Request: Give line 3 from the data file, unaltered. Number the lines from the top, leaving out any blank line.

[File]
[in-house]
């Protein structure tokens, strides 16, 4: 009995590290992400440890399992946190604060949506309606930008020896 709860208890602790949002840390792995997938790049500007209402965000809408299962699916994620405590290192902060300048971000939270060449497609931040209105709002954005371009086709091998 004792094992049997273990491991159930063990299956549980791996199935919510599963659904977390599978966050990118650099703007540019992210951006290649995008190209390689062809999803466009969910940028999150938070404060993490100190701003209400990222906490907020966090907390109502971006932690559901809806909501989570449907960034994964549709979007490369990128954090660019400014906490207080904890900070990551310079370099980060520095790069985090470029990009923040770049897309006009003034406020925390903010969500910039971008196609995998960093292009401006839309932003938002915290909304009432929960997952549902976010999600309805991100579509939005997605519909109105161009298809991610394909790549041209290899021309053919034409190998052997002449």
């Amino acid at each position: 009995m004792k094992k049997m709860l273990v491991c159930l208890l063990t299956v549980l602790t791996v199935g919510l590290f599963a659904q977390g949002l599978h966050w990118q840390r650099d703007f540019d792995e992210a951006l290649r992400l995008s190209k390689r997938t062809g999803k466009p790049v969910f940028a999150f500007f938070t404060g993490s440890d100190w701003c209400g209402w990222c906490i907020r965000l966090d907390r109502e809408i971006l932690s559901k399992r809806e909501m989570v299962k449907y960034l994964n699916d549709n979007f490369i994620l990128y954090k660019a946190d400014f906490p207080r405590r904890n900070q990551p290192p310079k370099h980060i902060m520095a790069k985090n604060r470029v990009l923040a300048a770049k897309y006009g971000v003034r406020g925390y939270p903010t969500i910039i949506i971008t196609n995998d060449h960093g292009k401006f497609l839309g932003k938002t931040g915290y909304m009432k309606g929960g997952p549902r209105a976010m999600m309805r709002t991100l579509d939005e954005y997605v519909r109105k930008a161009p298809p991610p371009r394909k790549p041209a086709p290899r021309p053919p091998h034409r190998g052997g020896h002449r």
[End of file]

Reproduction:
């Amino acid at each position: 009995m004792k094992k049997m709860l273990v491991c159930l208890l063990t299956v549980l602790t791996v199935g919510l590290f599963a659904q977390g949002l599978h966050w990118q840390r650099d703007f540019d792995e992210a951006l290649r992400l995008s190209k390689r997938t062809g999803k466009p790049v969910f940028a999150f500007f938070t404060g993490s440890d100190w701003c209400g209402w990222c906490i907020r965000l966090d907390r109502e809408i971006l932690s559901k399992r809806e909501m989570v299962k449907y960034l994964n699916d549709n979007f490369i994620l990128y954090k660019a946190d400014f906490p207080r405590r904890n900070q990551p290192p310079k370099h980060i902060m520095a790069k985090n604060r470029v990009l923040a300048a770049k897309y006009g971000v003034r406020g925390y939270p903010t969500i910039i949506i971008t196609n995998d060449h960093g292009k401006f497609l839309g932003k938002t931040g915290y909304m009432k309606g929960g997952p549902r209105a976010m999600m309805r709002t991100l579509d939005e954005y997605v519909r109105k930008a161009p298809p991610p371009r394909k790549p041209a086709p290899r021309p053919p091998h034409r190998g052997g020896h002449r």